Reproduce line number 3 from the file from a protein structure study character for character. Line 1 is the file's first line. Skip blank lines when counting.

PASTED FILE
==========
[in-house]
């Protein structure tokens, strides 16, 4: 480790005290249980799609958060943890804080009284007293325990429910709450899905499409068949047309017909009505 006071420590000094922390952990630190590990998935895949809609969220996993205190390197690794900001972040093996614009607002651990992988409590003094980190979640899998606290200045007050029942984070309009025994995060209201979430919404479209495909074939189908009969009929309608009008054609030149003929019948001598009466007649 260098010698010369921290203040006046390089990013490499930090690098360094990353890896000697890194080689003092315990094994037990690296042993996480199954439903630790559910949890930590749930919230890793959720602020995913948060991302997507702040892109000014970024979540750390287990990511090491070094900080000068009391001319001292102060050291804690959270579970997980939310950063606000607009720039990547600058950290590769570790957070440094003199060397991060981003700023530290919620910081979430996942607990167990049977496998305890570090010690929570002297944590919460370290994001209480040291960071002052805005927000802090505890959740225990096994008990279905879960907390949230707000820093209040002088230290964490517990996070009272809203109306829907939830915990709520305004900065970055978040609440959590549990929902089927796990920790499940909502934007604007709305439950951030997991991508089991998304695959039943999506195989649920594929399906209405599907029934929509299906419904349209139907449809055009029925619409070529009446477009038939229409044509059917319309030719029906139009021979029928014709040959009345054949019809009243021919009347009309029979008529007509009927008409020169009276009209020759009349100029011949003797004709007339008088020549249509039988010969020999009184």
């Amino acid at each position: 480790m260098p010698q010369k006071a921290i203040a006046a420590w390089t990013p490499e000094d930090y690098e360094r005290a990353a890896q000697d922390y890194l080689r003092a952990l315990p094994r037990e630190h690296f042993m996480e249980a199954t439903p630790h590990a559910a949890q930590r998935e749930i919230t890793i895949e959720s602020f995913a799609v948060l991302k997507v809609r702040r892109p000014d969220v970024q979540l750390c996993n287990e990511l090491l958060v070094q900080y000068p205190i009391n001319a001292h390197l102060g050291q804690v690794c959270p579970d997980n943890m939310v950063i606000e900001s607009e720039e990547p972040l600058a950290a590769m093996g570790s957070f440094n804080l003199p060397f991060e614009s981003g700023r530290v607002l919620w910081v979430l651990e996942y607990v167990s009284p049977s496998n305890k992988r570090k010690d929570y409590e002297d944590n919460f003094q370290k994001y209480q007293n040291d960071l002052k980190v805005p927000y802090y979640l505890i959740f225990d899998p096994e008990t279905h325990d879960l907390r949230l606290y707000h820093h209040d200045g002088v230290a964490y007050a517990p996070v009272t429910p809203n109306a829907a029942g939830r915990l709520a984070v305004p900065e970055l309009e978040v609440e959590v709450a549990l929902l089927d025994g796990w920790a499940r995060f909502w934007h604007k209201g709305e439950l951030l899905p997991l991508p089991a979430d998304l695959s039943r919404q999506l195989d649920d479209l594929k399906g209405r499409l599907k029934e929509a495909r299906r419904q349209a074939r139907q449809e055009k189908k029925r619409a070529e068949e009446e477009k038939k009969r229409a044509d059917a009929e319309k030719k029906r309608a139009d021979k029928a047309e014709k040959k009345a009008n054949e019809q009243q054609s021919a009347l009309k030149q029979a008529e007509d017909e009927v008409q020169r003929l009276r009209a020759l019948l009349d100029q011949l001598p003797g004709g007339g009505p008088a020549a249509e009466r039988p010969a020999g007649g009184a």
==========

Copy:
């Amino acid at each position: 480790m260098p010698q010369k006071a921290i203040a006046a420590w390089t990013p490499e000094d930090y690098e360094r005290a990353a890896q000697d922390y890194l080689r003092a952990l315990p094994r037990e630190h690296f042993m996480e249980a199954t439903p630790h590990a559910a949890q930590r998935e749930i919230t890793i895949e959720s602020f995913a799609v948060l991302k997507v809609r702040r892109p000014d969220v970024q979540l750390c996993n287990e990511l090491l958060v070094q900080y000068p205190i009391n001319a001292h390197l102060g050291q804690v690794c959270p579970d997980n943890m939310v950063i606000e900001s607009e720039e990547p972040l600058a950290a590769m093996g570790s957070f440094n804080l003199p060397f991060e614009s981003g700023r530290v607002l919620w910081v979430l651990e996942y607990v167990s009284p049977s496998n305890k992988r570090k010690d929570y409590e002297d944590n919460f003094q370290k994001y209480q007293n040291d960071l002052k980190v805005p927000y802090y979640l505890i959740f225990d899998p096994e008990t279905h325990d879960l907390r949230l606290y707000h820093h209040d200045g002088v230290a964490y007050a517990p996070v009272t429910p809203n109306a829907a029942g939830r915990l709520a984070v305004p900065e970055l309009e978040v609440e959590v709450a549990l929902l089927d025994g796990w920790a499940r995060f909502w934007h604007k209201g709305e439950l951030l899905p997991l991508p089991a979430d998304l695959s039943r919404q999506l195989d649920d479209l594929k399906g209405r499409l599907k029934e929509a495909r299906r419904q349209a074939r139907q449809e055009k189908k029925r619409a070529e068949e009446e477009k038939k009969r229409a044509d059917a009929e319309k030719k029906r309608a139009d021979k029928a047309e014709k040959k009345a009008n054949e019809q009243q054609s021919a009347l009309k030149q029979a008529e007509d017909e009927v008409q020169r003929l009276r009209a020759l019948l009349d100029q011949l001598p003797g004709g007339g009505p008088a020549a249509e009466r039988p010969a020999g007649g009184a």